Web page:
Streamlining the biofuel production process
Working with Latin American partners, such as the National Autonomous University of Mexico (UNAM), the EU-funded BABET-REAL5 project is proving the social and economic value of its compact biofuel production process.
© vrstudio #116393800, source: stock.adobe.com 2019
The production of biofuels like ethanol from non-food biomass is a lucrative prospect for the agricultural sector. However, due to the complexity and expense of the large-scale industrial process currently needed to produce such biofuels, they remain out of reach for many small-scale farmers.
To change this, the EU-funded BABET-REAL5 project is working to streamline the biofuel production process. Our main goal is to develop a compact system that can be easily installed in rural areas within a distance/radius of about 150 kilometres in diameter and which would be able to process approximately 30 000 tons of dry material annually, says Gérard Vilarem, BABET-REAL5 project coordinator and director of the Laboratory of Agro-Industrial Chemistry (INRA/INPT).
The key to the projects success will be its ability to combine the pre-treatment and the fermentation stages into a single reactor. Our objective is to have, in one single location, the sequence of all steps so we can ensure the process is continuous along the entire production chain, adds Vilarem.
An economically viable solution
Beyond the technological challenge, BABET-REAL5 also wants to prove its social and economic value. To do so, it is using four business cases to evaluate the performance of small industrial units in Latin America and Europe.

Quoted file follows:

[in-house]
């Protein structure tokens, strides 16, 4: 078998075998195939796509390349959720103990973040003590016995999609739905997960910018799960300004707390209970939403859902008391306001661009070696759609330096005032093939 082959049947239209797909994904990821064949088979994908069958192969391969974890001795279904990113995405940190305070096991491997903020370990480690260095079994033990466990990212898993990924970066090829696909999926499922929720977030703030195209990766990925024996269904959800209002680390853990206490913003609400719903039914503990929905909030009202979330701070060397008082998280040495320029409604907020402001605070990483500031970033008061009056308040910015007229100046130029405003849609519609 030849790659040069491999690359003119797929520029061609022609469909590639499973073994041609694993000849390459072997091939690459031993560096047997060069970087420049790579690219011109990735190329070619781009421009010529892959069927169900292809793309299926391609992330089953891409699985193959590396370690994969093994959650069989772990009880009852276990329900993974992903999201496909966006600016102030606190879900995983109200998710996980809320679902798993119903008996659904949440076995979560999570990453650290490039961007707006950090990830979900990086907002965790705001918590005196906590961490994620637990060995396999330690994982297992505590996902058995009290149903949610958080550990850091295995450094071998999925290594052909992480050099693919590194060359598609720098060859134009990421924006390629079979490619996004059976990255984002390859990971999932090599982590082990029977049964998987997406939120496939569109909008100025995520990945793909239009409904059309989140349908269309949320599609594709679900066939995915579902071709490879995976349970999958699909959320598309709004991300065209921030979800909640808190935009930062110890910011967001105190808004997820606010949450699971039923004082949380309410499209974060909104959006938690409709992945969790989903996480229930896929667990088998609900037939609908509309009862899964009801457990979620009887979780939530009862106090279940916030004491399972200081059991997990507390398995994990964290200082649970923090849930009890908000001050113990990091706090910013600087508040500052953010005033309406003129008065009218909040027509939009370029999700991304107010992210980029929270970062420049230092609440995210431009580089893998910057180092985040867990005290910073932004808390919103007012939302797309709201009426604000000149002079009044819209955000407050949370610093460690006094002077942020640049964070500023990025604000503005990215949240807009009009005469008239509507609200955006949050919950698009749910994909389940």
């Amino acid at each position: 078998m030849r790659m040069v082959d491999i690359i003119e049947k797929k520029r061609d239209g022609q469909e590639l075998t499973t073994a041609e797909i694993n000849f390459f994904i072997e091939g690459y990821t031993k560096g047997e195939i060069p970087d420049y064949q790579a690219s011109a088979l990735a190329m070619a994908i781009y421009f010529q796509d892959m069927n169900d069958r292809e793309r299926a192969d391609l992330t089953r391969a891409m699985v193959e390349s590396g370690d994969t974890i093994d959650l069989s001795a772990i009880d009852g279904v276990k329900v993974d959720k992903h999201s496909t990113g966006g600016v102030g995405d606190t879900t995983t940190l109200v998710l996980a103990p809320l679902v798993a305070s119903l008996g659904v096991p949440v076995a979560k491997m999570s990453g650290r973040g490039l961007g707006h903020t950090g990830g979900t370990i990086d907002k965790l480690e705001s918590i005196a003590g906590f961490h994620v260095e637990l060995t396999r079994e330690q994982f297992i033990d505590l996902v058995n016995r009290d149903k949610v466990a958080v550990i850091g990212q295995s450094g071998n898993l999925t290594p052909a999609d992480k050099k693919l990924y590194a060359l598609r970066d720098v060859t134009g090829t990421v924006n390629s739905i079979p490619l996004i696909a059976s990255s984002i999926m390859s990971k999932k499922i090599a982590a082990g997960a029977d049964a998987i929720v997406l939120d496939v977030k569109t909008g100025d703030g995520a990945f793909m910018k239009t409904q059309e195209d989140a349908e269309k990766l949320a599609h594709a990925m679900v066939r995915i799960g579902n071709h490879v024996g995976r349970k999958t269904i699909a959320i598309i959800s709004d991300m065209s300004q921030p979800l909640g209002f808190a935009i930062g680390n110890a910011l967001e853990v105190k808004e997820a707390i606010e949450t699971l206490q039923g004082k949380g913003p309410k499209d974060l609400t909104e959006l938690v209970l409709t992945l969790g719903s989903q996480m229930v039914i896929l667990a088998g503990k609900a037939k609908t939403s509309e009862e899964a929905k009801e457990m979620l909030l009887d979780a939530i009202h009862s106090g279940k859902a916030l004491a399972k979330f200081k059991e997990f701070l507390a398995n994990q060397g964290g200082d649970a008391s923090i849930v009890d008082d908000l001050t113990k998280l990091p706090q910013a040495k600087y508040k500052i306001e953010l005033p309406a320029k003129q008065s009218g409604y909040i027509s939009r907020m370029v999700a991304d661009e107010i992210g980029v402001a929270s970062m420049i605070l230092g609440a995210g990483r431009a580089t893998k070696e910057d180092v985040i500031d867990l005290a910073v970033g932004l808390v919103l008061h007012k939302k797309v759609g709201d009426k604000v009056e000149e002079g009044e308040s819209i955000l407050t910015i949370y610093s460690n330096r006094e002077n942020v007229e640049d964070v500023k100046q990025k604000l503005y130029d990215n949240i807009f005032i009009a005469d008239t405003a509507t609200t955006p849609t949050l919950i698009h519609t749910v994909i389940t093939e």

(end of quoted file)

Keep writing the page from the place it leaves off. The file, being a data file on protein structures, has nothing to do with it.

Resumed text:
Since bioethanol production is a global concern, it is important to work with our Latin American colleagues, says Vilarem. This allows us to expand our process to a wider geographic zone and also study the development of bio-energies in regions with completely different economic contexts.
One of those colleagues is the National Autonomous University of Mexico (UNAM). Within the project, UNAM is responsible for providing experimental evidence for the use of blue agave bagasse (BAB), a potentially hazardous solid residue from the tequila industry that currently has no commercial value. Specifically, UNAM is trialling the use of the medium-sized installations developed in the BABET-REAL5 project to transform the approximately 100 000 tons of BAB produced annually into an economically viable bioethanol.
These installations are specifically designed to be located and used in the rural and semi-urban areas that define much of Mexico, says Eduardo Bárzana, a professor of chemistry at UNAM. If successful, this method for processing BAB into bioethanol could significantly benefit the small communities surrounding the production facility by creating new jobs and, in doing so, raising the standard of living.
In a pilot programme being conducted at UNAM and run by an academic group led by Bárzana and with the participation of graduate and undergraduate students, the project has applied the BABET-REAL5 concept and methodologies to successfully transform BAB. At our installation, not only have we produced good yields in terms of BAB raw material conversion and final bioethanol concentration, we have done so in a manner that uses very low amounts of chemicals and water, adds Bárzana.
Optimistic about the future
UNAM researchers are optimistic that the pilot will soon be scaled up and installed at nearby production facilities. Already, Mexicos Tequila Regulator Council (CRT) has expressed interest in the process. If the engineering and economic studies produce the expected results, we are confident that CRT and the tequila industry in general will emerge as potential partners for further research and testing, says Bárzana.
With successes like this, the BABET-REAL5 project is on course to validate a faster, more efficient, and economically sustainable bioethanol production process by 2020. Doing so will open new opportunities for farmers and rural regions around the world.